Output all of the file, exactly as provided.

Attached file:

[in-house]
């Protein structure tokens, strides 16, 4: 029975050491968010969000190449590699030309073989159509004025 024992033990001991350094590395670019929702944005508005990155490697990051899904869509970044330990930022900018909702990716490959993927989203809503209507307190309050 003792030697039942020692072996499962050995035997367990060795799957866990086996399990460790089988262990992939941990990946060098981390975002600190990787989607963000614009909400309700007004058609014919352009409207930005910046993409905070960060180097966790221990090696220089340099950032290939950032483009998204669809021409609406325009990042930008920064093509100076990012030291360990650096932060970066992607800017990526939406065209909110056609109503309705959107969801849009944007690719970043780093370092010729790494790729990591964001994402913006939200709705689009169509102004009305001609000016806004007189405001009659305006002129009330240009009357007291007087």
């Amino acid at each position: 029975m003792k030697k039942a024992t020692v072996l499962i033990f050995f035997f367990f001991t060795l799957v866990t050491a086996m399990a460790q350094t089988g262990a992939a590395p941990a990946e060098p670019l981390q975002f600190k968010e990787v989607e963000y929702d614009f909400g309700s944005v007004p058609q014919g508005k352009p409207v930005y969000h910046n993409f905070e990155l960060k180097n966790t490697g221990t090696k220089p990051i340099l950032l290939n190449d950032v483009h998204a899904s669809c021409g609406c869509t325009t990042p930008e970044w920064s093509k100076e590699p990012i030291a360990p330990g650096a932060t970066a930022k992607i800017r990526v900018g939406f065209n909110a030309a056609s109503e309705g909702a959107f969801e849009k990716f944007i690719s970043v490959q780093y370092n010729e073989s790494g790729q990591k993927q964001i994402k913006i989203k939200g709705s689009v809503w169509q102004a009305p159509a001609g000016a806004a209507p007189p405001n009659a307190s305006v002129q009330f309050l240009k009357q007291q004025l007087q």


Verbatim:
[in-house]
């Protein structure tokens, strides 16, 4: 029975050491968010969000190449590699030309073989159509004025 024992033990001991350094590395670019929702944005508005990155490697990051899904869509970044330990930022900018909702990716490959993927989203809503209507307190309050 003792030697039942020692072996499962050995035997367990060795799957866990086996399990460790089988262990992939941990990946060098981390975002600190990787989607963000614009909400309700007004058609014919352009409207930005910046993409905070960060180097966790221990090696220089340099950032290939950032483009998204669809021409609406325009990042930008920064093509100076990012030291360990650096932060970066992607800017990526939406065209909110056609109503309705959107969801849009944007690719970043780093370092010729790494790729990591964001994402913006939200709705689009169509102004009305001609000016806004007189405001009659305006002129009330240009009357007291007087």
């Amino acid at each position: 029975m003792k030697k039942a024992t020692v072996l499962i033990f050995f035997f367990f001991t060795l799957v866990t050491a086996m399990a460790q350094t089988g262990a992939a590395p941990a990946e060098p670019l981390q975002f600190k968010e990787v989607e963000y929702d614009f909400g309700s944005v007004p058609q014919g508005k352009p409207v930005y969000h910046n993409f905070e990155l960060k180097n966790t490697g221990t090696k220089p990051i340099l950032l290939n190449d950032v483009h998204a899904s669809c021409g609406c869509t325009t990042p930008e970044w920064s093509k100076e590699p990012i030291a360990p330990g650096a932060t970066a930022k992607i800017r990526v900018g939406f065209n909110a030309a056609s109503e309705g909702a959107f969801e849009k990716f944007i690719s970043v490959q780093y370092n010729e073989s790494g790729q990591k993927q964001i994402k913006i989203k939200g709705s689009v809503w169509q102004a009305p159509a001609g000016a806004a209507p007189p405001n009659a307190s305006v002129q009330f309050l240009k009357q007291q004025l007087q």